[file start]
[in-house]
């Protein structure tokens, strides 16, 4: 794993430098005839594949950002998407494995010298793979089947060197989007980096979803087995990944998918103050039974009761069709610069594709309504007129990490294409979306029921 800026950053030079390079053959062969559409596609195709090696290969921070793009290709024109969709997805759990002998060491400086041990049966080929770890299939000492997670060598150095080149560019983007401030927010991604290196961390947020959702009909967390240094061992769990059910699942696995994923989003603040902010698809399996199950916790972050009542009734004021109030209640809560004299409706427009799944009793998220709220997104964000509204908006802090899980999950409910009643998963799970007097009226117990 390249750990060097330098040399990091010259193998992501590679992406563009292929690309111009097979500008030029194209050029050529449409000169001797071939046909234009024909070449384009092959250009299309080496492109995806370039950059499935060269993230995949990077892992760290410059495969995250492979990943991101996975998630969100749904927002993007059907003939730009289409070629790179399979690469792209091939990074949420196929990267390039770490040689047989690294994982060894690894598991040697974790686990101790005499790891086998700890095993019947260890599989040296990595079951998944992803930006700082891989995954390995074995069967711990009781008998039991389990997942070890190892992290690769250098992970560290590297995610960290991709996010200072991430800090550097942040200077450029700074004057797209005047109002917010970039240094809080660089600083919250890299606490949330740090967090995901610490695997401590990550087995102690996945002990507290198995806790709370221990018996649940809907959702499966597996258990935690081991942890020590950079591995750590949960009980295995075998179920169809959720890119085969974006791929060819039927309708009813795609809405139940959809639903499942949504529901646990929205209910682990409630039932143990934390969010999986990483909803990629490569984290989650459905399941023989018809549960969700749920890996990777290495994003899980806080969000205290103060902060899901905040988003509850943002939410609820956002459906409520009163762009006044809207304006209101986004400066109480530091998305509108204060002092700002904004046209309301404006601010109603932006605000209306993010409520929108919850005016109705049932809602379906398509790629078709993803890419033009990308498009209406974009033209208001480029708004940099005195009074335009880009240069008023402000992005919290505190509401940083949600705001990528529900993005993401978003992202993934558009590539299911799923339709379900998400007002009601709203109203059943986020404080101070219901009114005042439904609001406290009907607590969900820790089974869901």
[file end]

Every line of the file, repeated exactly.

[in-house]
């Protein structure tokens, strides 16, 4: 794993430098005839594949950002998407494995010298793979089947060197989007980096979803087995990944998918103050039974009761069709610069594709309504007129990490294409979306029921 800026950053030079390079053959062969559409596609195709090696290969921070793009290709024109969709997805759990002998060491400086041990049966080929770890299939000492997670060598150095080149560019983007401030927010991604290196961390947020959702009909967390240094061992769990059910699942696995994923989003603040902010698809399996199950916790972050009542009734004021109030209640809560004299409706427009799944009793998220709220997104964000509204908006802090899980999950409910009643998963799970007097009226117990 390249750990060097330098040399990091010259193998992501590679992406563009292929690309111009097979500008030029194209050029050529449409000169001797071939046909234009024909070449384009092959250009299309080496492109995806370039950059499935060269993230995949990077892992760290410059495969995250492979990943991101996975998630969100749904927002993007059907003939730009289409070629790179399979690469792209091939990074949420196929990267390039770490040689047989690294994982060894690894598991040697974790686990101790005499790891086998700890095993019947260890599989040296990595079951998944992803930006700082891989995954390995074995069967711990009781008998039991389990997942070890190892992290690769250098992970560290590297995610960290991709996010200072991430800090550097942040200077450029700074004057797209005047109002917010970039240094809080660089600083919250890299606490949330740090967090995901610490695997401590990550087995102690996945002990507290198995806790709370221990018996649940809907959702499966597996258990935690081991942890020590950079591995750590949960009980295995075998179920169809959720890119085969974006791929060819039927309708009813795609809405139940959809639903499942949504529901646990929205209910682990409630039932143990934390969010999986990483909803990629490569984290989650459905399941023989018809549960969700749920890996990777290495994003899980806080969000205290103060902060899901905040988003509850943002939410609820956002459906409520009163762009006044809207304006209101986004400066109480530091998305509108204060002092700002904004046209309301404006601010109603932006605000209306993010409520929108919850005016109705049932809602379906398509790629078709993803890419033009990308498009209406974009033209208001480029708004940099005195009074335009880009240069008023402000992005919290505190509401940083949600705001990528529900993005993401978003992202993934558009590539299911799923339709379900998400007002009601709203109203059943986020404080101070219901009114005042439904609001406290009907607590969900820790089974869901």